Bernice Harkins began settling into her new home at Smoky Springs retirement center in Gainesville on Monday, months after the 92-year-old had broken her hip and assisted living became needed.
Reason for the delay? The COVID-19 pandemic wasn’t fading. In fact, cases were back on the rise.
For Harkins’ daughter, Donna Kemp, placement was an issue until vaccine distribution for Georgia residents 65 and older began in January.
“When mom was getting the vaccine and they were giving vaccines to all the residents that wanted them, it was time,” said Kemp, a Flowery Branch resident. “Before the vaccines, no.”
That’s also when area senior living facilities started seeing renewed interest from families wanting a safe home for their older loved ones.
Late in 2020 and early 2021 “were the worst months we had,” said Curtis McGill, owner of Ashton Senior Living in Gainesville. “The telephone didn’t even ring.”
Around Christmas, concerns rose again about the virus spreading, “scaring the heck out of people,” he said.
Cathy Ballas, general manager at Smoky Springs, had a similar experience.
“In November and December, interest was almost zero,” she said. “And then, we slowly regained some interest. … I’m signing leases as we speak.”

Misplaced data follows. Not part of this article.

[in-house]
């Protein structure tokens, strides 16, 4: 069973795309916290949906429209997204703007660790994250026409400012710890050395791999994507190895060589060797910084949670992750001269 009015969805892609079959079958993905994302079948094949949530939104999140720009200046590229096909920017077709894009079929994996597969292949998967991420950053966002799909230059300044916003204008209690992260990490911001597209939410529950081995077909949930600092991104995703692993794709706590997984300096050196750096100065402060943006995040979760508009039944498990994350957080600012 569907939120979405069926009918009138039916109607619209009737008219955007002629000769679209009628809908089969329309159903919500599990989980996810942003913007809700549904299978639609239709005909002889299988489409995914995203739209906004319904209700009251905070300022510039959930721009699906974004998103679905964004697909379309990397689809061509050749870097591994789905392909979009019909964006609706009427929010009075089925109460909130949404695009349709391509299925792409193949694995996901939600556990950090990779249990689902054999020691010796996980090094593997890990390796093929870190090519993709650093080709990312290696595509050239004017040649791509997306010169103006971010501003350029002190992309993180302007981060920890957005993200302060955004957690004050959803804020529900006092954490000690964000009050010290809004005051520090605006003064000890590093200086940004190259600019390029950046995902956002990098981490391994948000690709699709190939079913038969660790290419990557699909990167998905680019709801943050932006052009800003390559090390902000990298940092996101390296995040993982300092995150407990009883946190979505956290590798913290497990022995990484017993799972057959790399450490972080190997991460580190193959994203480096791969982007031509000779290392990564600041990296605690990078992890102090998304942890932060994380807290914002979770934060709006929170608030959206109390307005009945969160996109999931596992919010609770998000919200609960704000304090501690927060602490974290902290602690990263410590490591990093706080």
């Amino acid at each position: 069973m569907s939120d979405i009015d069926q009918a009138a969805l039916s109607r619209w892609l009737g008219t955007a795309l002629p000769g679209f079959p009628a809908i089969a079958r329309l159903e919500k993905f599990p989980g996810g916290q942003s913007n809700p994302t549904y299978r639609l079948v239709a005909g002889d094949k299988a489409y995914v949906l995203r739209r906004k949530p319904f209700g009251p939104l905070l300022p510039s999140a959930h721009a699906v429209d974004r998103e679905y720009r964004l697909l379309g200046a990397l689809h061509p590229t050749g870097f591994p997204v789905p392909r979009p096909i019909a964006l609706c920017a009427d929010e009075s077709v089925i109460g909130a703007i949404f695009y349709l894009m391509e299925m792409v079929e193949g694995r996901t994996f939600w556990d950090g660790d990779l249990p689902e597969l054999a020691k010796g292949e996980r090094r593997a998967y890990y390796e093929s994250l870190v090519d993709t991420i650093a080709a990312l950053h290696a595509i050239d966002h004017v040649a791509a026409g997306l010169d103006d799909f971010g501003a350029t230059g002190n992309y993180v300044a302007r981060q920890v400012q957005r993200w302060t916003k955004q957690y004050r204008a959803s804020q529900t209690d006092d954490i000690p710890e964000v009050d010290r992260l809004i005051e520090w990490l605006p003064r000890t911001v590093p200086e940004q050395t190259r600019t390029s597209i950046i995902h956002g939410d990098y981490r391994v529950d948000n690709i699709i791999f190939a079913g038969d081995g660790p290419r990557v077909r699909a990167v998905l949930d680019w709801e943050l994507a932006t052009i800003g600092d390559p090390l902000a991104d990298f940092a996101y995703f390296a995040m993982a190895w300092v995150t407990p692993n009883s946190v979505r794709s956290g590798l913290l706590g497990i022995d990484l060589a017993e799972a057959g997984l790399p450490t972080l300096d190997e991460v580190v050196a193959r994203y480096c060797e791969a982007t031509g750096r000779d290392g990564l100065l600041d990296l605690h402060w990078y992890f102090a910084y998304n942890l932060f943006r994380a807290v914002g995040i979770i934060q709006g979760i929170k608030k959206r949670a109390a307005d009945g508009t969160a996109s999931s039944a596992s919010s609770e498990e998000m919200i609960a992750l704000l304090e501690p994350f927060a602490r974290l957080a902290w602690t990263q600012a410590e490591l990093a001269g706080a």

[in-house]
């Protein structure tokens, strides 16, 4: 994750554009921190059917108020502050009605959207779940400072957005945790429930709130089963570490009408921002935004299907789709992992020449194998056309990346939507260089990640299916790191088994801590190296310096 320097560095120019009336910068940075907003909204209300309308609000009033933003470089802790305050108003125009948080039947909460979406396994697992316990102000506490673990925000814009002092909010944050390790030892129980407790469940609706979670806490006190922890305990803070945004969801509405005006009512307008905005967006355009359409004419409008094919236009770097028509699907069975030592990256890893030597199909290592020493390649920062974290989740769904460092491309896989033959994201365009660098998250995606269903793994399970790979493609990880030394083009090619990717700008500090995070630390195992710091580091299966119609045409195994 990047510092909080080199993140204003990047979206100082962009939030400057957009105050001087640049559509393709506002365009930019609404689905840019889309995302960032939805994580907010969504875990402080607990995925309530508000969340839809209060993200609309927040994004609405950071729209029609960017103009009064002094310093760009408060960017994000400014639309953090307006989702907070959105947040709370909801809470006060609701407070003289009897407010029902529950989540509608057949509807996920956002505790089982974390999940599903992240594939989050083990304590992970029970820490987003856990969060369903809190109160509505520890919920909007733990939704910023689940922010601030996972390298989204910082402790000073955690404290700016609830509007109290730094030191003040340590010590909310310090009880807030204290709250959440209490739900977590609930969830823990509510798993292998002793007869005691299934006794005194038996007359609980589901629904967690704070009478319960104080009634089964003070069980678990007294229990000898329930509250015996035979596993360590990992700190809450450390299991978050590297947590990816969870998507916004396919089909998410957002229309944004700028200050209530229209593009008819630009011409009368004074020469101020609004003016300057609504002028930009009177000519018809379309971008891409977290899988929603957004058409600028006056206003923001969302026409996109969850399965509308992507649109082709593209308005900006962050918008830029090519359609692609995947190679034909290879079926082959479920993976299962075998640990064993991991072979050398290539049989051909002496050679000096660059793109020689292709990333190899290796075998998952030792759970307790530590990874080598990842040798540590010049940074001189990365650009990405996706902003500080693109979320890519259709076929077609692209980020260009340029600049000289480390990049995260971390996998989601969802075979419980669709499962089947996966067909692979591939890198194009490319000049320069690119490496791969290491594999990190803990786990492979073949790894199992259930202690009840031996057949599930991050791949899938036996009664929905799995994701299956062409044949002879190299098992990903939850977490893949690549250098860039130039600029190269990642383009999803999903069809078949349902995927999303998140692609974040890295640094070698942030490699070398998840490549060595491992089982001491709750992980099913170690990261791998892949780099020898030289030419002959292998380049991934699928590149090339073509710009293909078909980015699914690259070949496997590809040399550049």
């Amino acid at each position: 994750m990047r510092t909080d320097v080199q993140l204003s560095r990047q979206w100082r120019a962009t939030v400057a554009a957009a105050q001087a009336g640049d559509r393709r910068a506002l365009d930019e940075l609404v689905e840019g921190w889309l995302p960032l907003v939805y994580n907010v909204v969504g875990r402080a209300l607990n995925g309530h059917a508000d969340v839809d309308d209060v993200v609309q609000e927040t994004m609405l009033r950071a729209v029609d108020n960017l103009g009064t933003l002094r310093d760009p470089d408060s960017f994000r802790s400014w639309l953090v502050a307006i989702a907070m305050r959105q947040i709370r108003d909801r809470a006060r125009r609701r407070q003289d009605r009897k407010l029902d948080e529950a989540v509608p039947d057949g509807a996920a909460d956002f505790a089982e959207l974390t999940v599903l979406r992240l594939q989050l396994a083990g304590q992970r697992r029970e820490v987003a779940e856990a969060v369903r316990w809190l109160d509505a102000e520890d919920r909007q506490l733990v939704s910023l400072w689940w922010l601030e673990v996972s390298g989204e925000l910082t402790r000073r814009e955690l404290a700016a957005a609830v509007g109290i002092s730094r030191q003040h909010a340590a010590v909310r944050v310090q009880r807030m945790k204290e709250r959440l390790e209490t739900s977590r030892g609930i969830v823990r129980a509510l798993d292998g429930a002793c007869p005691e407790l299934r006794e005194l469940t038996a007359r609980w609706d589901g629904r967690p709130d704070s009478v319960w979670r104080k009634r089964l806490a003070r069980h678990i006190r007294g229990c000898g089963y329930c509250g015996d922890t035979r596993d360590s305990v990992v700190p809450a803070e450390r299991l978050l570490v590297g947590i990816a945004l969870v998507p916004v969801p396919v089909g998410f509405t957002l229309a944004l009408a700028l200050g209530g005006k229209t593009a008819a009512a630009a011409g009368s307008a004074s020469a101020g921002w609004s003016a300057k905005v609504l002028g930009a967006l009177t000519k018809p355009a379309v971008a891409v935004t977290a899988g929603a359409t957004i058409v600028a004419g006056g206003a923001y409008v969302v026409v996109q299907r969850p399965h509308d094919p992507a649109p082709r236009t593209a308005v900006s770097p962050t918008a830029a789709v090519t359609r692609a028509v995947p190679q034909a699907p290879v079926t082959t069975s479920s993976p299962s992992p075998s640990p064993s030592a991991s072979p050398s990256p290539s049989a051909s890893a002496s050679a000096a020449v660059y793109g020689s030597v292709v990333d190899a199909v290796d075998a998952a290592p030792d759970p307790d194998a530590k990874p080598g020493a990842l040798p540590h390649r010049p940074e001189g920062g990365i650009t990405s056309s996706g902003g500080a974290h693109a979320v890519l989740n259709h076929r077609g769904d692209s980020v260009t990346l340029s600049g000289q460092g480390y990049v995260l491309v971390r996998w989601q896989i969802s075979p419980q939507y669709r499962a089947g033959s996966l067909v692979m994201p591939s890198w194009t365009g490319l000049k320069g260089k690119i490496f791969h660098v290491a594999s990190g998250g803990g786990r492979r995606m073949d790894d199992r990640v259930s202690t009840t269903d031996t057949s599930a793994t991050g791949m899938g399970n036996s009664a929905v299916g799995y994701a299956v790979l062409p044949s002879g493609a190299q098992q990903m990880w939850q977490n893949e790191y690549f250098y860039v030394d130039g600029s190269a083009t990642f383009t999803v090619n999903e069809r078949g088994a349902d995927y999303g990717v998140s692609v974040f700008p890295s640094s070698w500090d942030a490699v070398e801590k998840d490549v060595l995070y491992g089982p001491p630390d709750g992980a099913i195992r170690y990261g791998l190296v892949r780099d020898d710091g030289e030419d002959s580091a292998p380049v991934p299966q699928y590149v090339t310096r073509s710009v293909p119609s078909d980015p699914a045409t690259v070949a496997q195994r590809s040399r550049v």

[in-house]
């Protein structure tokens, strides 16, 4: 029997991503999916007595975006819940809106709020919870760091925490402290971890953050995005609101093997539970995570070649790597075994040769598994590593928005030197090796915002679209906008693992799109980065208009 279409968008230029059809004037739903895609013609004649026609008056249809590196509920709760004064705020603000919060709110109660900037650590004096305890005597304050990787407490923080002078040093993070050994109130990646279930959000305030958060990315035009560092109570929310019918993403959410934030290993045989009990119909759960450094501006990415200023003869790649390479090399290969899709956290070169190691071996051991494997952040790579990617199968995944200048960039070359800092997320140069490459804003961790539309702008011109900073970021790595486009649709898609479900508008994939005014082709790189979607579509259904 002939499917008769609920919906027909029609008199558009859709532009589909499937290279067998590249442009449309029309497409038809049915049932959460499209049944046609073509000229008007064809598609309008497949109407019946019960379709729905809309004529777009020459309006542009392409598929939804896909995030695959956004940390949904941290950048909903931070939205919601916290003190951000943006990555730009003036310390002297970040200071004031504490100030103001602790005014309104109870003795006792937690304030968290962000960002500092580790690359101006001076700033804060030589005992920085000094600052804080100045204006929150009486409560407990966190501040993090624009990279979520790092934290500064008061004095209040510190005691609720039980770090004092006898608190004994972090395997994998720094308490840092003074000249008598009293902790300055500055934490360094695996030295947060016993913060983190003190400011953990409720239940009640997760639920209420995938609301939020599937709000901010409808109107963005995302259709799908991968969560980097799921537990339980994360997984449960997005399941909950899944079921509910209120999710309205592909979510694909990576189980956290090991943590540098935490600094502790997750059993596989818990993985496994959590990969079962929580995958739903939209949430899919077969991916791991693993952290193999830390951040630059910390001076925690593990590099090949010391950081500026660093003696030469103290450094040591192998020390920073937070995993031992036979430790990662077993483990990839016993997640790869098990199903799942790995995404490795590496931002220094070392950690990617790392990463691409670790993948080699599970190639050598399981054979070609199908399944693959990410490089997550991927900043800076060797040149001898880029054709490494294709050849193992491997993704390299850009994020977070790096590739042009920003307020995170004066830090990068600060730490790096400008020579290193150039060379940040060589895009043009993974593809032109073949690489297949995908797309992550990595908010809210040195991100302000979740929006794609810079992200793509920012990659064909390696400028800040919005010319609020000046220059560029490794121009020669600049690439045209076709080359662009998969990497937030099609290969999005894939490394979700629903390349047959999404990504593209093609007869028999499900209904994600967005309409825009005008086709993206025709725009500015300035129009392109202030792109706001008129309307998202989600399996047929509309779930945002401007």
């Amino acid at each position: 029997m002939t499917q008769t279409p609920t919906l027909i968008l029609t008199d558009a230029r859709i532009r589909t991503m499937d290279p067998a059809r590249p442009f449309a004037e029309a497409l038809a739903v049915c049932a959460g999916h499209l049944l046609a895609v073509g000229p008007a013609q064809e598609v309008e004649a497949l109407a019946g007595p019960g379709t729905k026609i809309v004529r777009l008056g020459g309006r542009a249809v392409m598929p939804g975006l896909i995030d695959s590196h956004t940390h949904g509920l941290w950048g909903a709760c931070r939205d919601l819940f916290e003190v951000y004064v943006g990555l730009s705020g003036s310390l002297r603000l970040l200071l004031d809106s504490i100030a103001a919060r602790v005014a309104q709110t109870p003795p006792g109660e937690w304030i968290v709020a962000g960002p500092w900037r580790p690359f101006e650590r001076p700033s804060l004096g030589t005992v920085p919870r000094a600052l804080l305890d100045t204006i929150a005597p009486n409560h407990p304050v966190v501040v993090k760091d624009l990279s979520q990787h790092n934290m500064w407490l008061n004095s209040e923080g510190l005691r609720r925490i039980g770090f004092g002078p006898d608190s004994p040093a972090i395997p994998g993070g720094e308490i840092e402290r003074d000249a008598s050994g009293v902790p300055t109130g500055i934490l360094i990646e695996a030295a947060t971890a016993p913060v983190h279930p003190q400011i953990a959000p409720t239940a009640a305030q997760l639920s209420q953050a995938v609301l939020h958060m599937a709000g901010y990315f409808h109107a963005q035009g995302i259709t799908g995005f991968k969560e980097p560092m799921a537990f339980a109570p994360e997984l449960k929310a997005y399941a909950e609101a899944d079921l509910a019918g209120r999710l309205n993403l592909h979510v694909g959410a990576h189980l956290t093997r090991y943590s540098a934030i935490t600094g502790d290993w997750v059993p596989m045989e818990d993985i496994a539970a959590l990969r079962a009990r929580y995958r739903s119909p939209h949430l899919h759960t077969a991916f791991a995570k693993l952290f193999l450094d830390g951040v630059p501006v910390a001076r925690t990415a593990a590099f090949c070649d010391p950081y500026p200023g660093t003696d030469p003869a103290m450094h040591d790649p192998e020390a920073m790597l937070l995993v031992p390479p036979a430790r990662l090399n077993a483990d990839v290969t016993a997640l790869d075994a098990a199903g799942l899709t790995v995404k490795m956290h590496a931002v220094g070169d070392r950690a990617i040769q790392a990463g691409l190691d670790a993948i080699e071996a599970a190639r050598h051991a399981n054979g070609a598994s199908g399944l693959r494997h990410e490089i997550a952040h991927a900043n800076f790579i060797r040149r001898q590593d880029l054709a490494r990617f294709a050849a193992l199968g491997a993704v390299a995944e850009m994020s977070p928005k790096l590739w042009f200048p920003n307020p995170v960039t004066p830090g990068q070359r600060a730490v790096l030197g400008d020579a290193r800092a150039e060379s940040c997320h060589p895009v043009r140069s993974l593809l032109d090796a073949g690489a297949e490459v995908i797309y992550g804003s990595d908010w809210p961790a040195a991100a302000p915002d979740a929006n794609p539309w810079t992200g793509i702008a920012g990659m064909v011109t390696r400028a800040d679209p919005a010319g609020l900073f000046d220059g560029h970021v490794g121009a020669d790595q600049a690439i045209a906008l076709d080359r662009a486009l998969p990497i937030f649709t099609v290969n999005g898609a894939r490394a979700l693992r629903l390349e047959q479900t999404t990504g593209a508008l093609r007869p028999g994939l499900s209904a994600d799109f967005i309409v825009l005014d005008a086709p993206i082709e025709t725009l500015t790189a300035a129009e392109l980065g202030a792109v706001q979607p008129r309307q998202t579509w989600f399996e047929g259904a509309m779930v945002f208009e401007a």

Also, now, “we can do tours,” Ballas said. “I can even have (vaccinated) guests join us in the dining room.”
Vaccinations is something Smoky Springs has literally celebrated.
With the second dose, “everybody was just joyous,” Ballas said. “I served shrimp cocktails and champagne.”
McGill said interest in his place spiked practically overnight.
“All of a sudden, people started to come out,” he said. “We’ve had 10-12 calls this week.”
Nayna Parikh, owner of BeeHive Homes of Gainesville, said interest in her facility is “picking up, but there’s still scaredness in people’s minds. Families are slowly gaining confidence after the vaccine.”
And tours for prospective residents are still done carefully.
“They are scheduled when our residents are not out in the common area,” Parikh said.
For the most part, senior living places have spent the past year protecting residents from outside contact, restricting visitors, but they’ve also closely monitored residents interacting with employees. Centers have resorted to creative measures for residents to meet with family.
“Public health mitigation efforts remain critically important, especially in long-term care settings where residents may be more vulnerable to virus exposure,” says a Georgia Department of Public Health document on elderly care.
The March 15 document spells out “how to responsibly ease restrictions in long-term care facilities while COVID-19 remains in communities across the state.”
Ballas is looking forward to brighter days ahead, describing the past year as “dismal.”
“My residents are a very active and engaged bunch of folks, anyway, so it was really hard for them to be separated and not be able to move about freely,” she said. “Even after the first vaccination, you could feel some of the tension lift.”